This is my daily effort to discover good things people do around the planet. I’m planning to engage in these searches six days a week. I will gladly post your contributions regarding good human behavior, no matter how trivial they may seem to you (or, frankly, to me). Please join me on this trip and tell your friends.


Is Rage Good for You?

My wife mentioned the other night that I’ve been responding with rage recently to the challenges of domestic life. I accused her of conspiring to misplace my favorite can opener, for example. I threw a fit when I thought she finished my home-roasted peanuts (she didn’t, I merely misplaced them). There’s no point in denying it, I’ve been angrier than usual these past few weeks.

The country seems to be on the angry side, as a whole. The right finds an expression for their rage in the notorious Tea Party gatherings. The left takes revenge by naming them Tea Baggers. If you did not spend your formative college years in a fraternity, you may want to consult the Urban Dictionary for the off color meaning of the term (it’s the second definition). I used to be offended by right-wingers’ use of "Democrat Party," emphasis on Rat. I believe the teabagging imagery more than sways the scales in the opposite direction. Regardless of all that tit-for-tat, we’re obviously in a rage, as a nation and as individuals.

But is rage necessarily a bad thing? Since this is my daily quest for goodness in the world, I decided this morning to check out the possibilities for goodness within rage. Are there occasions when being angry is not only appropriate, but actually good for you? I know I’m giving away my conclusion here, but, remember, it’s not getting there, it’s the journey!

The headline with the most promising comic possibilities in recent days was, in my opinion: Was road rage suspect just trying to get a tan?

Benjamin Bell reports in the Boston Herald about a Dorchester, Mass woman who was driving down Popes Hill Street in a red Nissan Sentra when she turned into the closed entrance of a Stop & Shop that had been coned off for pedestrian safety during school crossing period. Ignoring the barrier, the suspect drove through the cones and only stopped after the victim - surrounded by kids - yelled for her to stop.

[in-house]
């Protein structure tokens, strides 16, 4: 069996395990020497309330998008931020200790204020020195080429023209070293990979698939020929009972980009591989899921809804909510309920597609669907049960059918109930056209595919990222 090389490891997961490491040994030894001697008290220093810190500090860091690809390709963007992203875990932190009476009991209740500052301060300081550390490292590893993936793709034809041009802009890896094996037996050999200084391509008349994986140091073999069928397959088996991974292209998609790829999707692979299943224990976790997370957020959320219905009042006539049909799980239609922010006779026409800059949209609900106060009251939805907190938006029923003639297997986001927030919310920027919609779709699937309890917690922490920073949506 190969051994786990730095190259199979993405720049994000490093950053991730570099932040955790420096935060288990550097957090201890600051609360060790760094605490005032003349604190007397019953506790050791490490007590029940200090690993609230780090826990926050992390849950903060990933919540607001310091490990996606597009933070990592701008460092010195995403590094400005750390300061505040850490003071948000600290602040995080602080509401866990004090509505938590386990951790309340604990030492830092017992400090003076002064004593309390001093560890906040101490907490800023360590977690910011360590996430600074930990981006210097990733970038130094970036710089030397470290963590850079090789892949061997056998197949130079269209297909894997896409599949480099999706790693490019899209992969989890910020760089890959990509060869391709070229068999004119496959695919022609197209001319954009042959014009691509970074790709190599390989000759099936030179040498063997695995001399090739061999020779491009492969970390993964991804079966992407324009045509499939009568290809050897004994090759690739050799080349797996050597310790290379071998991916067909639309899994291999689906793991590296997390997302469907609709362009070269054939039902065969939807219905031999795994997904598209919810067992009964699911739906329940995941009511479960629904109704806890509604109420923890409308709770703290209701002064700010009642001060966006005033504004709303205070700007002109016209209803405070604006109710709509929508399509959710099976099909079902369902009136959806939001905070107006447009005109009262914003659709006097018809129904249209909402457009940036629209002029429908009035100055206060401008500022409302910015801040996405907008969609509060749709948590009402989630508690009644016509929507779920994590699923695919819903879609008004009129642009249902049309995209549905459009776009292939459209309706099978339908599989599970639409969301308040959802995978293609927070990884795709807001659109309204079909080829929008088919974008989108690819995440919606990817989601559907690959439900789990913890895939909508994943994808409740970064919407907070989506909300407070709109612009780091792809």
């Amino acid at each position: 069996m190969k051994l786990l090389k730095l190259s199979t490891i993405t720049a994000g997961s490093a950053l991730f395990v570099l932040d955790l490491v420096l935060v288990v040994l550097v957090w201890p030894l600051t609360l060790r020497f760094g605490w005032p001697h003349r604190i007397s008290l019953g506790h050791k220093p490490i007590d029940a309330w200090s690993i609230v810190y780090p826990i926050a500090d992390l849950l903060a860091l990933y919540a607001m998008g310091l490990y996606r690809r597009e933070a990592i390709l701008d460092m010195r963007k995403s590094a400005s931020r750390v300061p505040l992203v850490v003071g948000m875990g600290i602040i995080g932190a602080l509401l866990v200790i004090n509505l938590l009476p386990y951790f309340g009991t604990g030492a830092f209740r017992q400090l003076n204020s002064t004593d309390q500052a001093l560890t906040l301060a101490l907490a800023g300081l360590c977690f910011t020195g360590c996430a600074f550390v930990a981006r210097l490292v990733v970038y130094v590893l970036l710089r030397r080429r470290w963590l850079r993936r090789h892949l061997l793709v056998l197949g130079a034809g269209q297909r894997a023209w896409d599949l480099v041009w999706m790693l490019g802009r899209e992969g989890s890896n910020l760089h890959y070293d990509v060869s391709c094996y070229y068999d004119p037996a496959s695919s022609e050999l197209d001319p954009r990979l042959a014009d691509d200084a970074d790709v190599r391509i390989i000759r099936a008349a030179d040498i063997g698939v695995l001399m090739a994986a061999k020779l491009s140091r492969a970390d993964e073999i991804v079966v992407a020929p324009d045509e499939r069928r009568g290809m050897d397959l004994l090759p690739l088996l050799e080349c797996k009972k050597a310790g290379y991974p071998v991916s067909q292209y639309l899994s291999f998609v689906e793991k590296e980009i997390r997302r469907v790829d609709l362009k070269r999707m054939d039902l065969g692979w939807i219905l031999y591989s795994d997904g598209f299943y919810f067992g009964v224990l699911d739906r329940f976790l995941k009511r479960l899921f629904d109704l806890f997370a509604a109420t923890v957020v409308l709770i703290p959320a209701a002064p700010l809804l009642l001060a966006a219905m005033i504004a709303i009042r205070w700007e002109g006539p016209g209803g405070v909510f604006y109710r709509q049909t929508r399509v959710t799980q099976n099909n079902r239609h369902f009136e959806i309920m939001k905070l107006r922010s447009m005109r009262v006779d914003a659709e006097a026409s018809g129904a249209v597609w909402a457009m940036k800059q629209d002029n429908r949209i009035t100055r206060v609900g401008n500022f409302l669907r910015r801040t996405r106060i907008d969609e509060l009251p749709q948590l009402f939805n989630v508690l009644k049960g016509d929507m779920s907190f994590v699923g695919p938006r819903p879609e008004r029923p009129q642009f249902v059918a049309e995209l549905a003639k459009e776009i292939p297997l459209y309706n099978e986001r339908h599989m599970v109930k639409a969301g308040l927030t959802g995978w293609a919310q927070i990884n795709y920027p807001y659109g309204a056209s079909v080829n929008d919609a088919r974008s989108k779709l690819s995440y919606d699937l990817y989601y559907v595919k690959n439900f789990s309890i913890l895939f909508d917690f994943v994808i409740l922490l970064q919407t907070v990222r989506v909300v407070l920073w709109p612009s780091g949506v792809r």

The suspect got out of her car and began screaming and spitting at the victim before fleeing. Cops said the suspect was found at a nearby tanning salon.

How desperate for a tan must you be to plow through a crowd of school children if the unfortunate little ones are standing between you and your UV lamps?

You’ll be surprised. As you may know, one of the fringe benefits of sunlight is vitamin D, and low blood levels of the vitamin have been associated with increased risk of death from cardiovascular disease, cognitive impairment in older adults, severe asthma in children, cancer, and serious digestive problems. Read all about Vitamin D Deficiency here, but in the context of our topic this morning, the benefits of rage, perhaps the enraged driver felt particularly deficient, practically fighting for her life.

OK, it's a stretch. Still, a good attorney could get her off using this argument, given time and money for expert witnesses. Maybe. Would road rage be a good thing if your life was really on the line, though? Probably yes. I'm sure ambulance drivers get soaked with adrenaline as they push their way through traffic. It has to be at least borderline rage!

A woman named Cailo ("A transient idealist with no patience for SUVs") runs the blog Rage Is Good, where she states: "I'm suspicious of people who aren't angry about something." Attempting to survive life in Alabama, she and her friend Sarah decided to do something with all that rage. "So we cause some trouble and encourage our friends to do the same. So far, we've even managed to avoid getting arrested."

In a piece called Awe, Cailo writes: "I believe each of us is a survivor of something. Something traumatic, on some large or small scale. There comes a time for many of us when we realize we have begun to think of that trauma not only in terms of its impact on our lives, but also as a tool, something we can use to help others. Reaching that point is a powerful moment. When we realize, ‘I am more than the very bad thing that happened to me.’"

But then, on an entry dated 3/8/08 and titled Resolutions for the next week, she writes:
1. sleep
2. refrain from drinking excessive amounts of wine
3. go to bed before 2 a.m.
4. avoid fried things and cheese and any sauce for which a main ingredient is ranch dressing
She concludes that one: "After this weekend my standards are pretty low." It’s a bit strange to wander like that into people’s private blogs, click through their thoughts and impressions over several years. An overall impression starts to accumulate, influenced, no doubt, in this case, by Cailo’s choice of template – an imposing, black background, with small, white text. Those design values obviously reflected her mood when she got started, back in 2005. But is she still feeling this way today, or is she trapped with a five-year-old paint job she can’t change? Is her rage, then, in small measure, a self-fulfilling property?